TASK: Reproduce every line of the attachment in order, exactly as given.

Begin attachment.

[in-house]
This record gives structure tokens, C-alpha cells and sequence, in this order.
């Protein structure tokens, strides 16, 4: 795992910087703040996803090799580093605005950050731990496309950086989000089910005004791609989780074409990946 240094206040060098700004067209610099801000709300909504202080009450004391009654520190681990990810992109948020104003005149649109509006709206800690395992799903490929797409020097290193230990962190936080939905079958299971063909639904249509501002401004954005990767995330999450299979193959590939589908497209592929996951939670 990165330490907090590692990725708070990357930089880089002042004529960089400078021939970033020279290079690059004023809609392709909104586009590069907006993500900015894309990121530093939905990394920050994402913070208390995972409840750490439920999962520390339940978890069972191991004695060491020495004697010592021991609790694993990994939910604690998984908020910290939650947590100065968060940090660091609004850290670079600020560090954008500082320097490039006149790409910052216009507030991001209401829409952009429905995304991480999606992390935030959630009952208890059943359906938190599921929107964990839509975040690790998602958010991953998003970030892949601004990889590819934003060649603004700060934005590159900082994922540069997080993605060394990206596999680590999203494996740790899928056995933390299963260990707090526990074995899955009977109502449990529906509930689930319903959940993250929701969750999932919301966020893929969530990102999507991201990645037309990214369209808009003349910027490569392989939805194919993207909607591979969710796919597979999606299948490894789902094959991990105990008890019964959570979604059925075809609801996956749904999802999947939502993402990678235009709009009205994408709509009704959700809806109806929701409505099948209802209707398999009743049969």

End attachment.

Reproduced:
[in-house]
This record gives structure tokens, C-alpha cells and sequence, in this order.
């Protein structure tokens, strides 16, 4: 795992910087703040996803090799580093605005950050731990496309950086989000089910005004791609989780074409990946 240094206040060098700004067209610099801000709300909504202080009450004391009654520190681990990810992109948020104003005149649109509006709206800690395992799903490929797409020097290193230990962190936080939905079958299971063909639904249509501002401004954005990767995330999450299979193959590939589908497209592929996951939670 990165330490907090590692990725708070990357930089880089002042004529960089400078021939970033020279290079690059004023809609392709909104586009590069907006993500900015894309990121530093939905990394920050994402913070208390995972409840750490439920999962520390339940978890069972191991004695060491020495004697010592021991609790694993990994939910604690998984908020910290939650947590100065968060940090660091609004850290670079600020560090954008500082320097490039006149790409910052216009507030991001209401829409952009429905995304991480999606992390935030959630009952208890059943359906938190599921929107964990839509975040690790998602958010991953998003970030892949601004990889590819934003060649603004700060934005590159900082994922540069997080993605060394990206596999680590999203494996740790899928056995933390299963260990707090526990074995899955009977109502449990529906509930689930319903959940993250929701969750999932919301966020893929969530990102999507991201990645037309990214369209808009003349910027490569392989939805194919993207909607591979969710796919597979999606299948490894789902094959991990105990008890019964959570979604059925075809609801996956749904999802999947939502993402990678235009709009009205994408709509009704959700809806109806929701409505099948209802209707398999009743049969």